“We stopped supporting Carrier IQ with iOS 5 in most of our products and will remove it completely in a future software update. With any diagnostic data sent to Apple, customers must actively opt-in to share this information, and if they do, the data is sent in an anonymous and encrypted form and does not include any personal information. We never recorded keystrokes, messages or any other personal information for diagnostic data and have no plans to ever do so.”
As savvy customers have learned that replacing a lost, stolen or broken iPhone at unsubsidized prices can run as high as $749, many customers choose to protect their investment with an iPhone insurance policy or extended warranty. In the past, we've warned our readers many times about buying overpriced iPhone insurance and extended warranty coverage from their wireless provider. The options offered by AT&T (AT&T Mobile Protect) and Verizon (Verizon Total Equipment Coverage), which are provided by a third party company named Asurion, were traditionally overpriced and offered poor value compared to independent iPhone insurance and warranty providers.
As the iPhone 4S arrives in customers hands today, we thought it was time for an update. For one thing, the information we provided previously is out of date. As independent providers such as Worth Avenue Group and SquareTrade have grown rapidly over the past few years, and as these companies have continued to receive excellent approval ratings from customers and consumer advocacy agencies such as the Better Business Bureau (BBB), the major providers have taken notice and made their coverage options more competitive. Apple has even gotten in on the game with their new AppleCare+, which adds accidental damage protection to existing AppleCare coverage.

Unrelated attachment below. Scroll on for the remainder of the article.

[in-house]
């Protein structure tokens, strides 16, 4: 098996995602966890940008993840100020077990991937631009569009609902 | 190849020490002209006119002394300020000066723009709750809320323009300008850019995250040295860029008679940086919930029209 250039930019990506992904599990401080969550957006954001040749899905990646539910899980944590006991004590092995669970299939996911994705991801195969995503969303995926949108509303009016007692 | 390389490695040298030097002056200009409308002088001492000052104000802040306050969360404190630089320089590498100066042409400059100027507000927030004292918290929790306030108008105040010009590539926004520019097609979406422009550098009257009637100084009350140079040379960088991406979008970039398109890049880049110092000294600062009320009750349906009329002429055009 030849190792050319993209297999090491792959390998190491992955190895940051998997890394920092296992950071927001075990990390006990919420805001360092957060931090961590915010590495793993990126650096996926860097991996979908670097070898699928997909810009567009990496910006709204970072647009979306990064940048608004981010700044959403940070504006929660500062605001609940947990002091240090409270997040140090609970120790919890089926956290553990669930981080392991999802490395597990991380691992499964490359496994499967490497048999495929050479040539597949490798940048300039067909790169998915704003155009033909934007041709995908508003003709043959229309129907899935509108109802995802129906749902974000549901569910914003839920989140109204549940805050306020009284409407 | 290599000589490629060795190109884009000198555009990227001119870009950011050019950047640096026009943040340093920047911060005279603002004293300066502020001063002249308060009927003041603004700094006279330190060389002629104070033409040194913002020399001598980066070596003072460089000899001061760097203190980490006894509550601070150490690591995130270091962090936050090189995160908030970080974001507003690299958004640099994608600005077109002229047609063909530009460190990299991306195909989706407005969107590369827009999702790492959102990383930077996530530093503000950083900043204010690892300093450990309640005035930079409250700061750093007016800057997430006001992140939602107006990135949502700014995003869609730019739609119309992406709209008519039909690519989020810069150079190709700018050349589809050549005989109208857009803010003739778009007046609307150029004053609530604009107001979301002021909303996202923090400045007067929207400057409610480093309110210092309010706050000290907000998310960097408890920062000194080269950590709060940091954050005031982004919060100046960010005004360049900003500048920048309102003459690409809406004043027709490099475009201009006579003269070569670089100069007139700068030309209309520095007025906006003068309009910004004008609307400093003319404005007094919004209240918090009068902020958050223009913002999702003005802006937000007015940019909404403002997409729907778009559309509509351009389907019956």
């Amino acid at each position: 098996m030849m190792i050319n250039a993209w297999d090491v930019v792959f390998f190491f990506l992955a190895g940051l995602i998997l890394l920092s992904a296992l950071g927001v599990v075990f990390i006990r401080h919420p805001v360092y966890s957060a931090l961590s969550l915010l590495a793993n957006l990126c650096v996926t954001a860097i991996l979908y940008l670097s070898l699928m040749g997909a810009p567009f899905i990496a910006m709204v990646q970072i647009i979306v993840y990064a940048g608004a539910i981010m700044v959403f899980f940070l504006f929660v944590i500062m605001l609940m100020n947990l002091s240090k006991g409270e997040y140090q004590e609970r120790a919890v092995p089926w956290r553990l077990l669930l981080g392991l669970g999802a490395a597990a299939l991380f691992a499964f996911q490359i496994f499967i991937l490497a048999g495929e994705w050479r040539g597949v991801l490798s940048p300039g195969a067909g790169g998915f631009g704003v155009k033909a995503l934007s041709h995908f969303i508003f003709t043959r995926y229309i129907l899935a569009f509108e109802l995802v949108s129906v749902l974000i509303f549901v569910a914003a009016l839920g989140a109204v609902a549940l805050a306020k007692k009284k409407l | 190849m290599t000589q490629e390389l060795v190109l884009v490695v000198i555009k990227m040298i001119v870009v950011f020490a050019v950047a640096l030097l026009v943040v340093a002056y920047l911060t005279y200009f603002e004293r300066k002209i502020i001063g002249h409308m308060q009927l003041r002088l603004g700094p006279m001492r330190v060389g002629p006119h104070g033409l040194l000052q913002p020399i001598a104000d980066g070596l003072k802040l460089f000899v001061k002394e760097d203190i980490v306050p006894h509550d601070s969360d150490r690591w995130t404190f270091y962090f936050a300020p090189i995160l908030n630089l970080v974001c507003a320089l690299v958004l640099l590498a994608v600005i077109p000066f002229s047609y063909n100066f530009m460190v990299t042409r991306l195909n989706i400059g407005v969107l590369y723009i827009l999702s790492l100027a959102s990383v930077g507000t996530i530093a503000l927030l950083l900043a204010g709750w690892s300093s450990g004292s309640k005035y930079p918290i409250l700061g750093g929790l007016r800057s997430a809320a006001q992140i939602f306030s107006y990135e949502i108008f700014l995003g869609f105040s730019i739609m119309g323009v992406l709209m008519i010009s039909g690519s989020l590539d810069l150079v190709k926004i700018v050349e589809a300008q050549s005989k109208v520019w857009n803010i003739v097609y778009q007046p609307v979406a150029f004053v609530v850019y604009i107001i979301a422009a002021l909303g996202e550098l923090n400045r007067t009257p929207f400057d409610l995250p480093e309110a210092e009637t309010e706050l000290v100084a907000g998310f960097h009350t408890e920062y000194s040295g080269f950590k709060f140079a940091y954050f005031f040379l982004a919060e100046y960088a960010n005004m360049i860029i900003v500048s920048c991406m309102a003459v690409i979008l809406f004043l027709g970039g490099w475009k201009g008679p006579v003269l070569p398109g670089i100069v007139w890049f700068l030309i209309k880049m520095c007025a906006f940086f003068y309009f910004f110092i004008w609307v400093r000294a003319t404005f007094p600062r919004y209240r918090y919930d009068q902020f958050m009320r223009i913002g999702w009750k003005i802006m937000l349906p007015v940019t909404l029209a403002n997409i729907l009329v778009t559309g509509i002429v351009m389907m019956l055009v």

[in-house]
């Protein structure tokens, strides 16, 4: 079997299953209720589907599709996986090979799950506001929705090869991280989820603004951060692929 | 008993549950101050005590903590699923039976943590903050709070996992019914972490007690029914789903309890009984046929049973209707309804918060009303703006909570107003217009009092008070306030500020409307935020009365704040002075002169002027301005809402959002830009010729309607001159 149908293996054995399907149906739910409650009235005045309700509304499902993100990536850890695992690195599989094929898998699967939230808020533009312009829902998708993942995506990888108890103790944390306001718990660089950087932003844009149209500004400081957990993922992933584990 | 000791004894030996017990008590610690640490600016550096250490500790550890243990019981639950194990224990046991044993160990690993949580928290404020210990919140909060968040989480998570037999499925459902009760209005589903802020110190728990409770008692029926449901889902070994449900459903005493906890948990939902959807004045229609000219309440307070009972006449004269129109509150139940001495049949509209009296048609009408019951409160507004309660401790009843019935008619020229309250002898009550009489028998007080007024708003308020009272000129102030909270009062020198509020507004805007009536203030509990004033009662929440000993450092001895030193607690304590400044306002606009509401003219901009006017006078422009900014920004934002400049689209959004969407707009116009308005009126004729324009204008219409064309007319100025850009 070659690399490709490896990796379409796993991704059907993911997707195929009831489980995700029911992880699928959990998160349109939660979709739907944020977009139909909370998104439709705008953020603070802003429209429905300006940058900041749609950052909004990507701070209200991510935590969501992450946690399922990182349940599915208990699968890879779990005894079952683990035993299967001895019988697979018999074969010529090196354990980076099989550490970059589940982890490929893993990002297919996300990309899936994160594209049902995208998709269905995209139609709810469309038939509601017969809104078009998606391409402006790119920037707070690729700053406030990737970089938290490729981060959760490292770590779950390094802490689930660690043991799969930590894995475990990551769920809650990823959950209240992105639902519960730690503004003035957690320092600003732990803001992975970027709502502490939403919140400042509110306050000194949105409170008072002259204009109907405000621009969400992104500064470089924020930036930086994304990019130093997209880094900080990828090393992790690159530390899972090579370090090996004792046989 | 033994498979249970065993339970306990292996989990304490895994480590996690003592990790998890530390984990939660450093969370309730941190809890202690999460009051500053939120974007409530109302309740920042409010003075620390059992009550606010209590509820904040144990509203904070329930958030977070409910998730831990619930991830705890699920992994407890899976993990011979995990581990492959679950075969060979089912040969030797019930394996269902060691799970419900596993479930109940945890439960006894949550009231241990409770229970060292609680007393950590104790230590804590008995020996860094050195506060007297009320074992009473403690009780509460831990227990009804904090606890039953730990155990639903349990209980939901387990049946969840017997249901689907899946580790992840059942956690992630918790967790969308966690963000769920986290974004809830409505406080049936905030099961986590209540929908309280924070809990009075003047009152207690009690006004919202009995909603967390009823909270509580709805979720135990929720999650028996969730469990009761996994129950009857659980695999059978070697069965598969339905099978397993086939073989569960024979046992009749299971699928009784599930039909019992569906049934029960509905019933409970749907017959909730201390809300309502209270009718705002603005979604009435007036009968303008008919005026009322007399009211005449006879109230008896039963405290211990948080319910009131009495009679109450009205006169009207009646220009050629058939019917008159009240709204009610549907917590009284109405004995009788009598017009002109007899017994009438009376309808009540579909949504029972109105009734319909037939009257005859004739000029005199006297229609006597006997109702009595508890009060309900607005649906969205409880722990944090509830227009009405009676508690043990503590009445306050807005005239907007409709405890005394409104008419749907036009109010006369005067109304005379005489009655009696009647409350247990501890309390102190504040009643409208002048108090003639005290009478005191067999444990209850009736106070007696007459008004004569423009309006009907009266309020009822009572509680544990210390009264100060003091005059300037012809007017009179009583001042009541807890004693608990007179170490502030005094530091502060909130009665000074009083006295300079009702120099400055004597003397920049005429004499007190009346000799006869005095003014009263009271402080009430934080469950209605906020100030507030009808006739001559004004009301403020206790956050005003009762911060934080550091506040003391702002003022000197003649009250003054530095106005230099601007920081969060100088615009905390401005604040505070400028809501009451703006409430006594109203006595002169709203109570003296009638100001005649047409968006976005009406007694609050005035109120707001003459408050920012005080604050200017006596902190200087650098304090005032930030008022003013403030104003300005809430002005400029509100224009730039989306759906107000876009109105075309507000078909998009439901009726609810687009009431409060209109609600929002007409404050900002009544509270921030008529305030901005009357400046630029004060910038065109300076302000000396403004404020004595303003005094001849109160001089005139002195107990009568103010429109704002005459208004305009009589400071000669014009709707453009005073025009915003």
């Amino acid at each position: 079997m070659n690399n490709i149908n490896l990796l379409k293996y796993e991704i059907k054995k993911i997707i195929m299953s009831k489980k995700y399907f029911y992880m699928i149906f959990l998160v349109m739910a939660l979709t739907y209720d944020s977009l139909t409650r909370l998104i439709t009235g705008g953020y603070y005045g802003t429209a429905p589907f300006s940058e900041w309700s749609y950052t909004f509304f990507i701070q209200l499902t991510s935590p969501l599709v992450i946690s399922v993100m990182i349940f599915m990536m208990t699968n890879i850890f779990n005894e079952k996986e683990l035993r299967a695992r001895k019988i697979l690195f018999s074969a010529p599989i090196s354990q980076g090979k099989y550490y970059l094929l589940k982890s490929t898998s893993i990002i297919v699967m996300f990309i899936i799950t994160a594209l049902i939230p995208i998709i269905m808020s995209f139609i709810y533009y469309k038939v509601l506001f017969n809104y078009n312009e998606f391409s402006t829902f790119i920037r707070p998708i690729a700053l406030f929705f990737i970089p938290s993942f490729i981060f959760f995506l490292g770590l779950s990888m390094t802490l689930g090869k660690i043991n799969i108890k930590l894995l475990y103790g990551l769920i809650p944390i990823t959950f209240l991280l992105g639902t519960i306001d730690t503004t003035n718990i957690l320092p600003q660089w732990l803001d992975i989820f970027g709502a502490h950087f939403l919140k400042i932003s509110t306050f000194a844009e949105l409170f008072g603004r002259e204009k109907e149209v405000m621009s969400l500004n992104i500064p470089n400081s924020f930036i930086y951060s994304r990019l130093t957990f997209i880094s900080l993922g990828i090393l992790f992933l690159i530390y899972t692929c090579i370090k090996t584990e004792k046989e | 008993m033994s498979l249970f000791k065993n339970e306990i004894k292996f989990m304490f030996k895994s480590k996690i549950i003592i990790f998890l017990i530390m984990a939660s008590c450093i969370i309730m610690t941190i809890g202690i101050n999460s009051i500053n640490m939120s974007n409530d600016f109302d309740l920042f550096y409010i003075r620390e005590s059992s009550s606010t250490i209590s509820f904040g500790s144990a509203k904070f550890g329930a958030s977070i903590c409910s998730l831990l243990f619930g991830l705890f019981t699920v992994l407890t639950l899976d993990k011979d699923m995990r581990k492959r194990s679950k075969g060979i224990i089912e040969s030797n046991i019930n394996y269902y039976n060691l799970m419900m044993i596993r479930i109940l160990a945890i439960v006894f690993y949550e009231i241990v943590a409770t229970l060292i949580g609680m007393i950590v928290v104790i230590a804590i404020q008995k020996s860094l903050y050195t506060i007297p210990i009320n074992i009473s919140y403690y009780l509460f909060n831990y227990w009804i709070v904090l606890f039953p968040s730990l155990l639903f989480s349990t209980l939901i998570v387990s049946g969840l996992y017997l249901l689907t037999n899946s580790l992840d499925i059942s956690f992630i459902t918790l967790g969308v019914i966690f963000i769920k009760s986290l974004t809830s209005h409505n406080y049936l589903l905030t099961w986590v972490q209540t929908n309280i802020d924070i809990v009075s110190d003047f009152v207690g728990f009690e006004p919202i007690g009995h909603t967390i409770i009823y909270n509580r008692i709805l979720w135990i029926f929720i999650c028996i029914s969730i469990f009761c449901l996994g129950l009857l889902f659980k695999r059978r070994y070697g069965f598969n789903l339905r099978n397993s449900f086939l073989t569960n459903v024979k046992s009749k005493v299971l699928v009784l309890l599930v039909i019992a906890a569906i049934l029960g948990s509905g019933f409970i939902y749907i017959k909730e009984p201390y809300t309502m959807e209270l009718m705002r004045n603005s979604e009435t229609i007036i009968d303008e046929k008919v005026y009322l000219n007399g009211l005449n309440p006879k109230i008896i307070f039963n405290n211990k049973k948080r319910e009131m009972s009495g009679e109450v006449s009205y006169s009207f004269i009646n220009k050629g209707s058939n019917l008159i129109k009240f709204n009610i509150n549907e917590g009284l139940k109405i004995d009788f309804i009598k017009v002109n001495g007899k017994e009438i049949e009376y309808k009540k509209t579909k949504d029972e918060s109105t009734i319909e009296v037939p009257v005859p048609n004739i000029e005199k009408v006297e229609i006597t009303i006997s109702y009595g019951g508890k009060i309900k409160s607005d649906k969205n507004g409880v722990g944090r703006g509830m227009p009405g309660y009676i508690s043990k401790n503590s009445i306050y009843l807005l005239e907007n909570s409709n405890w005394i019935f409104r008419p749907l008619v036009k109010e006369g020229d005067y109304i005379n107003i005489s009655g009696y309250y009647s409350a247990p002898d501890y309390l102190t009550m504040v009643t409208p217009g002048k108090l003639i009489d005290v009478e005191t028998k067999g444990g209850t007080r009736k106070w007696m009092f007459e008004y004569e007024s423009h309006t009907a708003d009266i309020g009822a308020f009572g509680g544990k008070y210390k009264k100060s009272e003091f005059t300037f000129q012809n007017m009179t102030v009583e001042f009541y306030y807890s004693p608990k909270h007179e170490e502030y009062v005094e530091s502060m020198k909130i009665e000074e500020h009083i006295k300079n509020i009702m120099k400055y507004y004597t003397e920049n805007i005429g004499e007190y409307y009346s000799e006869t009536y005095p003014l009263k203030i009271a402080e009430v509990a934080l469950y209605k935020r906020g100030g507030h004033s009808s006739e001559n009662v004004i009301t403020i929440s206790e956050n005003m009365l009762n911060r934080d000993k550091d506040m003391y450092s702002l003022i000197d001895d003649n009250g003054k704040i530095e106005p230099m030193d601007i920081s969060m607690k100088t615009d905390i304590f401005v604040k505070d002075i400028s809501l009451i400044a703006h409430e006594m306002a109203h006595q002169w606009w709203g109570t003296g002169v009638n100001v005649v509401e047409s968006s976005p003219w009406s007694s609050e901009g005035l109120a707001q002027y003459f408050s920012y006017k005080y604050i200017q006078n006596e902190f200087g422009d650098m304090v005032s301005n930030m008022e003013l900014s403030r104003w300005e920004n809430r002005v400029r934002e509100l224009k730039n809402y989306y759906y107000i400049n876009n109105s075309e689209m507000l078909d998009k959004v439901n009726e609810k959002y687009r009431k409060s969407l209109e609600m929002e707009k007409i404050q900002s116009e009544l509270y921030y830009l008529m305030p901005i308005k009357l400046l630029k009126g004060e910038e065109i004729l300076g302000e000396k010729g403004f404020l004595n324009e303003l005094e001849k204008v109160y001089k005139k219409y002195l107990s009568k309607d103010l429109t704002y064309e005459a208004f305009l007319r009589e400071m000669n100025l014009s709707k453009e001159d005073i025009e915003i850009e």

Having sold over one million iPhone 4S pre-orders, Apple has decided to open their stores early to meet the demand of the best selling iPhone ever.
“We are blown away with the incredible customer response to iPhone 4S,” said Philip Schiller, Apple’s senior vice president of Worldwide Product Marketing. “The first day pre-orders for iPhone 4S have been the most for any new product that Apple has ever launched and we are thrilled that customers love iPhone 4S as much as we do.”
All 245 Apple retail stores in the US will open at 8 am local time on Friday, October 14. Good news if you plan to get up really early or camp out the previous day. Bad news if you have to work, or are a late sleeper.
Apple asks that you upgrade your existing iPhone to iOS 5 and bring it along if you plan to replace it. You will also need the social security number of the account holder, photo ID, your carrier password and Apple ID and password.